Freedom and Constraint
In Idle Theory, all life alternates between being busy and being idle. The busy period is devoted to self-maintenance activities, and the idle period may be given over to any activity, or no activity at all.
In human life, the busy period corresponds to working for a living. This work always entails restricting activity to a small subset of the total possible range of activities. Someone who earns a living farming is constrained to perform farming activities - ploughing, sowing, weeding, watering, harvesting, threshing, and so on -. Someone who earns a living writing books is constrained to a set of writing activities - typing, editing, spellchecking, and so on -.
The restricted range of activities during busy time may include a great many different tasks, or very few. A factory worker may be constrained to simply feed a sheet of metal into a press, and then take out the finished article.
The Fisherman as Part-time Free Agent.
A simple example of constraint to a single activity can be imagined in the case of a fisherman who catches fish to eat using hook and line. The activity of the fisherman consists in putting bait onto the hook, casting out the line, and then waiting for a fish to take the bait, at which point the fisherman must jerk the line so as to hook the fish. Almost all of the fisherman's time is given over to sitting motionless, holding the line, intently waiting for the slight tug that means that a fish is taking the bait. Occasionally, he pulls up the line, and replaces the bait. But the activity to which he is almost entirely constrained is one of sitting still and attentively feeling the line. If he lets his attention wander, a fish may take the bait without him noticing. So this fisherman cannot watch the horizon, or the birds overhead, or the waves: he must focus his attention on the line he holds in his hand.
If fish are plentiful, and eagerly take the bait, such a fisherman might catch all the fish he needs within a few minutes, pulling one fish out of the water after another in quick succession. But if fish are scarce, or not eager to take the bait, then it may take many hours to catch the amount of fish he needs to live.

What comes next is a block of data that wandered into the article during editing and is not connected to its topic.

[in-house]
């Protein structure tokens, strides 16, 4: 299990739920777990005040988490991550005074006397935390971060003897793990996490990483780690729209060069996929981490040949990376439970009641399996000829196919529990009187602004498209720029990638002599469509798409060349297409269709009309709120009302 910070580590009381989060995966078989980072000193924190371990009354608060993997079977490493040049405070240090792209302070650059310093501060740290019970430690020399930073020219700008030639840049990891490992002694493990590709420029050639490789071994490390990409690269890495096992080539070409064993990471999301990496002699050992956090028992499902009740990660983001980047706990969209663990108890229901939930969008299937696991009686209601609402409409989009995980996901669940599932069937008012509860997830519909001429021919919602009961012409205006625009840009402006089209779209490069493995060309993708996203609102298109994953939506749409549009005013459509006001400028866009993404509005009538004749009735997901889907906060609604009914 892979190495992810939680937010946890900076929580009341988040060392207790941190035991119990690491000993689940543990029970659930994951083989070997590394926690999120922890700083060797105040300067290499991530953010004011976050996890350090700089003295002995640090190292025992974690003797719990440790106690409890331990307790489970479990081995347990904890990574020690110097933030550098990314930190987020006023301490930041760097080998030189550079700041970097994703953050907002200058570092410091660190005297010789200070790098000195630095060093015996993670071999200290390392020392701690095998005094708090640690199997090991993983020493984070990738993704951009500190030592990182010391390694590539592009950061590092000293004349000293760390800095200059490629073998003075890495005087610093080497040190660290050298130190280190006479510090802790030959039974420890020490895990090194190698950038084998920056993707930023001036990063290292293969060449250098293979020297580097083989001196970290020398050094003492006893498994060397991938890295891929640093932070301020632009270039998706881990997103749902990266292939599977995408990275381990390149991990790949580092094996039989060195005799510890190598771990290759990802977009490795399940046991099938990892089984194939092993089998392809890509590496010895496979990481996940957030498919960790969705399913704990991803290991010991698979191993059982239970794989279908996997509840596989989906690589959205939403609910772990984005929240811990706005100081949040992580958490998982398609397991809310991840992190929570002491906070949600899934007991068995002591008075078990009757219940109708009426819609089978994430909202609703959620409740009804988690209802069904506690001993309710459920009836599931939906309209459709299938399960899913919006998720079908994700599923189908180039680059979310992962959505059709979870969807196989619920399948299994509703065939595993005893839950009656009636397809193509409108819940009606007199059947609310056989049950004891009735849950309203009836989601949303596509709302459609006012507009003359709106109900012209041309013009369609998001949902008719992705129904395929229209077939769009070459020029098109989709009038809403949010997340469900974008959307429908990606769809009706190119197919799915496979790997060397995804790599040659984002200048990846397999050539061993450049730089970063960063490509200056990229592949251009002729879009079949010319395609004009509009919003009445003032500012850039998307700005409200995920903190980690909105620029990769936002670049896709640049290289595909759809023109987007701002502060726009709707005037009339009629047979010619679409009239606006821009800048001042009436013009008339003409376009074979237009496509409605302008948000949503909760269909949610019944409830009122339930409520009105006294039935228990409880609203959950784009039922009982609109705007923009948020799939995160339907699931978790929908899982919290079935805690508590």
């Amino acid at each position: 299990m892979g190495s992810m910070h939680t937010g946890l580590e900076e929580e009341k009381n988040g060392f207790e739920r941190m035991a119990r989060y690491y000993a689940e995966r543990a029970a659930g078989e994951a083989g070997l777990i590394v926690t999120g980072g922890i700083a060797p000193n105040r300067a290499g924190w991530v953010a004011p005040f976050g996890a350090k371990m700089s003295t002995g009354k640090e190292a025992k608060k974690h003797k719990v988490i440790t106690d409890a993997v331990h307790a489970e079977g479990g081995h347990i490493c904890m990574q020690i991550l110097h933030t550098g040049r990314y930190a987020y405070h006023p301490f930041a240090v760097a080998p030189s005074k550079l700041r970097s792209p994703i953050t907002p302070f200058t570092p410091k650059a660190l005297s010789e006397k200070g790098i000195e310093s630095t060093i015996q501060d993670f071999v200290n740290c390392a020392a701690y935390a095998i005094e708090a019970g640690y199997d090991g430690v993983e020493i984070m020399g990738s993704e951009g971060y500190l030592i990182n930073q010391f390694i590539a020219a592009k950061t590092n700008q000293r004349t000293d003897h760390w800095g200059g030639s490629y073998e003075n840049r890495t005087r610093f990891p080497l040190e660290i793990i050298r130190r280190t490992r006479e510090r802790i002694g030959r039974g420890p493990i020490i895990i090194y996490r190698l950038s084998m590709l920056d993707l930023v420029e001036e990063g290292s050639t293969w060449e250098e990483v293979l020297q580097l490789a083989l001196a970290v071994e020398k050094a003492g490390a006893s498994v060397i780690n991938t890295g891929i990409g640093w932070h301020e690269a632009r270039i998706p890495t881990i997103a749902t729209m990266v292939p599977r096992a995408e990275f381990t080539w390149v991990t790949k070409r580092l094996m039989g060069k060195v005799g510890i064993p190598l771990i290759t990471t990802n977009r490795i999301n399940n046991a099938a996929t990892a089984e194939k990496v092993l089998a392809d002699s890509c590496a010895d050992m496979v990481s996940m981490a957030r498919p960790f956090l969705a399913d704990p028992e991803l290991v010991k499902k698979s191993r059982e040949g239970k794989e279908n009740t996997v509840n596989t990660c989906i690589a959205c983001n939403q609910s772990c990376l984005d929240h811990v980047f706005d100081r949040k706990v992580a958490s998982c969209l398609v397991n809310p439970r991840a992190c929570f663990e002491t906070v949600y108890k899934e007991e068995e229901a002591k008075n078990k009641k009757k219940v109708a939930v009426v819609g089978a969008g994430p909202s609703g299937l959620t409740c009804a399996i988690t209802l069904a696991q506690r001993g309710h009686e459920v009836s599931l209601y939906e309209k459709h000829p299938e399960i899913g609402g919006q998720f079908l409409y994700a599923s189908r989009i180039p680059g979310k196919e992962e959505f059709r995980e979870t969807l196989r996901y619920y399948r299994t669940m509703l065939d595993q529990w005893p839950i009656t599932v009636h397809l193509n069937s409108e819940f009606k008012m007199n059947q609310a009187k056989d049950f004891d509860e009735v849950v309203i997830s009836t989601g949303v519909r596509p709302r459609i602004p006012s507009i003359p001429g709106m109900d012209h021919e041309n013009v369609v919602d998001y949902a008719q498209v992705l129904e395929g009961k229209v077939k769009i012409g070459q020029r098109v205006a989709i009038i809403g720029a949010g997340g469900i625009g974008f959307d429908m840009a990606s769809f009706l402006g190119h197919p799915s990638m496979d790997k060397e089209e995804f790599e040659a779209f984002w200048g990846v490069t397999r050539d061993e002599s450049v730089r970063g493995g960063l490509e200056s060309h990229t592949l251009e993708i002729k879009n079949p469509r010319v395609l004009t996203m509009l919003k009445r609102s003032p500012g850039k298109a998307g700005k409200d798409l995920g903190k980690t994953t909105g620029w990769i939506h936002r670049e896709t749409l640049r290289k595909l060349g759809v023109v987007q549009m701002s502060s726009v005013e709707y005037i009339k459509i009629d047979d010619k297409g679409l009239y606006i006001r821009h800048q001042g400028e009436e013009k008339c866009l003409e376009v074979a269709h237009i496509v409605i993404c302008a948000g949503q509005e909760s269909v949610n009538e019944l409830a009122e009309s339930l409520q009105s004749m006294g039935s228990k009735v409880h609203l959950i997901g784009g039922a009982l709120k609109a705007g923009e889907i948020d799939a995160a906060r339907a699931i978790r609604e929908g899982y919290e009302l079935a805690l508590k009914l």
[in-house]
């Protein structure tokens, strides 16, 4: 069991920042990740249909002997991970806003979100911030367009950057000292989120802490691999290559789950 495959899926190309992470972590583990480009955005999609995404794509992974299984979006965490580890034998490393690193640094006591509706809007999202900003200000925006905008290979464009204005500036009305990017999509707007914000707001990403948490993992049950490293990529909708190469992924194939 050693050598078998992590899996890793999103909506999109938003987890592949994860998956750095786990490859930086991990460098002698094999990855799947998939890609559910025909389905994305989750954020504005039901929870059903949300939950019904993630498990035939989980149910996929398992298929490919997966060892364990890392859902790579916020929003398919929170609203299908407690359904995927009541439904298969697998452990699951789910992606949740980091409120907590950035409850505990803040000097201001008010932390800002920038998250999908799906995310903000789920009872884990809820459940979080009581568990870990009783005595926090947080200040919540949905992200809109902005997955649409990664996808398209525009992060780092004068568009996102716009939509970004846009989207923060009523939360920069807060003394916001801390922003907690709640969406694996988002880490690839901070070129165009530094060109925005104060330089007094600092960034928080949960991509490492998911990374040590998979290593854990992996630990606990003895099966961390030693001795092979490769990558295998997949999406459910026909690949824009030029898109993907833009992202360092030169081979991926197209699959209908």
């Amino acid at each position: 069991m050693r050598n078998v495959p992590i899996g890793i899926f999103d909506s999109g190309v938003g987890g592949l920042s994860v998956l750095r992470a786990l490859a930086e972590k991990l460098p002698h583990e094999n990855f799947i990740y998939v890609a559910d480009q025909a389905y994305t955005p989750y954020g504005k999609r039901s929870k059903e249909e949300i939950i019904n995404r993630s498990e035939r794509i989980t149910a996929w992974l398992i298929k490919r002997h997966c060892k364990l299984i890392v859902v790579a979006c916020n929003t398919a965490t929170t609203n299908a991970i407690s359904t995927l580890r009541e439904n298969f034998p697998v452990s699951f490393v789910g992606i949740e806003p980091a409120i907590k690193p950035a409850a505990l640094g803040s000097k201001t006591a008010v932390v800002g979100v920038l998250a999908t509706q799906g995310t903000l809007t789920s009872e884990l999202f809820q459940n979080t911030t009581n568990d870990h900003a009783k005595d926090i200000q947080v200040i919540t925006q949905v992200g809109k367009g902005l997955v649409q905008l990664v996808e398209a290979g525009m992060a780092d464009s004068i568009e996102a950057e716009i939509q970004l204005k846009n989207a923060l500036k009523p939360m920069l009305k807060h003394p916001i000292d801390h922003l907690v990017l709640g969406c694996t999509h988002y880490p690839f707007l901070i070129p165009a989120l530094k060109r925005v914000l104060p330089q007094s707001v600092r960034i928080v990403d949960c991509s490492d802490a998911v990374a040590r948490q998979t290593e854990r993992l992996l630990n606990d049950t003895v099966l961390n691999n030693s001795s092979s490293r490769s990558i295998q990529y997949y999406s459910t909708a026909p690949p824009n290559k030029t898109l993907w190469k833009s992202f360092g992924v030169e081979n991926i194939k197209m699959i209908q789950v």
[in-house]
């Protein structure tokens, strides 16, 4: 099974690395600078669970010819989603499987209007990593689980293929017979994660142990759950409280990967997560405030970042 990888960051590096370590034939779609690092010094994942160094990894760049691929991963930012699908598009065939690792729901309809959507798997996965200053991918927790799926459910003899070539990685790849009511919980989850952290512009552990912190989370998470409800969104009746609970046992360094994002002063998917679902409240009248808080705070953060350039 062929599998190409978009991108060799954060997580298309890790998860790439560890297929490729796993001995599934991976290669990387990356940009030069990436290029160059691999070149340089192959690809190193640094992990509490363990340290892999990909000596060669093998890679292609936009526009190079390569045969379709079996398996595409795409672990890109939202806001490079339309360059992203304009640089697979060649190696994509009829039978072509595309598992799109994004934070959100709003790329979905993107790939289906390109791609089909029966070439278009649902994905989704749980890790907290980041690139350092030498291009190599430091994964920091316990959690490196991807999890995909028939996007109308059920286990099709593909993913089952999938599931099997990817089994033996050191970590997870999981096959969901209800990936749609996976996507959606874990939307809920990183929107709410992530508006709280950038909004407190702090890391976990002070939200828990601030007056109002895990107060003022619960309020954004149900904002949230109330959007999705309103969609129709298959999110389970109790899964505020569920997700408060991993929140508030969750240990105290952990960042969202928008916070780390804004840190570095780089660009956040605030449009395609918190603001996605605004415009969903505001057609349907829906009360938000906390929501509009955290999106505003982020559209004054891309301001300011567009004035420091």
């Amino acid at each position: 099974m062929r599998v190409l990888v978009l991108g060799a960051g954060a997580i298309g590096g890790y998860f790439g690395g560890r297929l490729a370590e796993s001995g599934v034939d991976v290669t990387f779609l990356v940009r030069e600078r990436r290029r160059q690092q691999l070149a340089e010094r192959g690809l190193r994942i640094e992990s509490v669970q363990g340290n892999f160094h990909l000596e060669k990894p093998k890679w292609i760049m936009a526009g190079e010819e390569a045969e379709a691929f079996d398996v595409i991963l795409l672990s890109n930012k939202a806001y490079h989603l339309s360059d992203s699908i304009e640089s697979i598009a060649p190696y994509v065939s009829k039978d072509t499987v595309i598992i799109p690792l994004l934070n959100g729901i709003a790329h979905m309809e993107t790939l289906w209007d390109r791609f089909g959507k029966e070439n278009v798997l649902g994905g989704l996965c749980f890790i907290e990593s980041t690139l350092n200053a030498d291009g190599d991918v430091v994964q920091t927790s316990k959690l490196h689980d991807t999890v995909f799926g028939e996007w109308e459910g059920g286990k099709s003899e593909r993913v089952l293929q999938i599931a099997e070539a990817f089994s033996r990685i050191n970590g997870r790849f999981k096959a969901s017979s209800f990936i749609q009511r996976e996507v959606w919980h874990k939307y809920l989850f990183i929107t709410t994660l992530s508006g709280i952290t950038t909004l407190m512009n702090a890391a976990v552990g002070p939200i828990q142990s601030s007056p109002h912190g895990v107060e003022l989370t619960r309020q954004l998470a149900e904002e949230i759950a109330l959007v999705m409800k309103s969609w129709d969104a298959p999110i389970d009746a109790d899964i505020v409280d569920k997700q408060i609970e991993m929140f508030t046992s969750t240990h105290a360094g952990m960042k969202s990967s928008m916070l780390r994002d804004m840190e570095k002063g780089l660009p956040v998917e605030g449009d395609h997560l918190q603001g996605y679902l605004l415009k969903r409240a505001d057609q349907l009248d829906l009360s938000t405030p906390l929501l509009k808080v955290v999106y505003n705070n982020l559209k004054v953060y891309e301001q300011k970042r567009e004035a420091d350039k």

When enough fish have been caught, and catching fish is all that he must do to maintain himself, then the remainder of his time can be given over to other activities. In this idle time, he can do as he pleases. He is not constrained to a single activity. Instead, an infinite number of activities lie open to him. He can walk along the beach. He can swim. He can watch the birds. He can study the sky, He can collect seashells.
Thus this fisherman alternates between being busy attentively fishing, and idly doing whatever spontaneously engages his interest. Busy and idle time means alternation between one activity and many possible activities. If fish are scarce, he may spend most of his time fishing, with brief idle interludes.
If fish are abundant, he may spend little time fishing, with most of his time available for other activities.
Fishing, for this fisherman, is not an optional take-it-or-leave-it activity. If he doesn't go fishing, he catches no fish, starves and dies. He is constrained to keep catching fish, or die. He must choose every day to go fishing, or never choose again.
|1 From Latin, ne-='not', cessare='to be idle': necessity is lack of idleness. So lack of idleness is the mother of invention.
The time that he must on average busy himself fishing each day is time that is already spoken for, assigned to a particular activity. That amount of time is time that is not available for him to dispose as he pleases, but must be devoted to fishing. It is only during unassigned idle time that he can do as he pleases. Thus idle and busy states are not simply times in which an individual does different things, but are rather states of freedom and constraint. During the busy state, the individual is constrained (on pain of death) to a narrow range of necessary1 activities. During the idle state, the individual is free to engage in an actually infinite range of possible activities.
|2 Apparently doing two things at once can only be achieved by swapping attention between two activities, neither of which requires complete attention.
The busy state always entails focusing attention on some activity. Such absorption in a task entails obliviousness to anything else that may be happening. The attentive fisherman does not see passing ships, or clouds or birds. His entire attention is given to the fishing line he holds. He doesn't notice, or pay attention to, anything else. The fisherman cannot do two things at once.2 If he is able to talk while he is fishing, he is simply alternating attention between fishing and talking - and while he is talking or listening he is not fishing.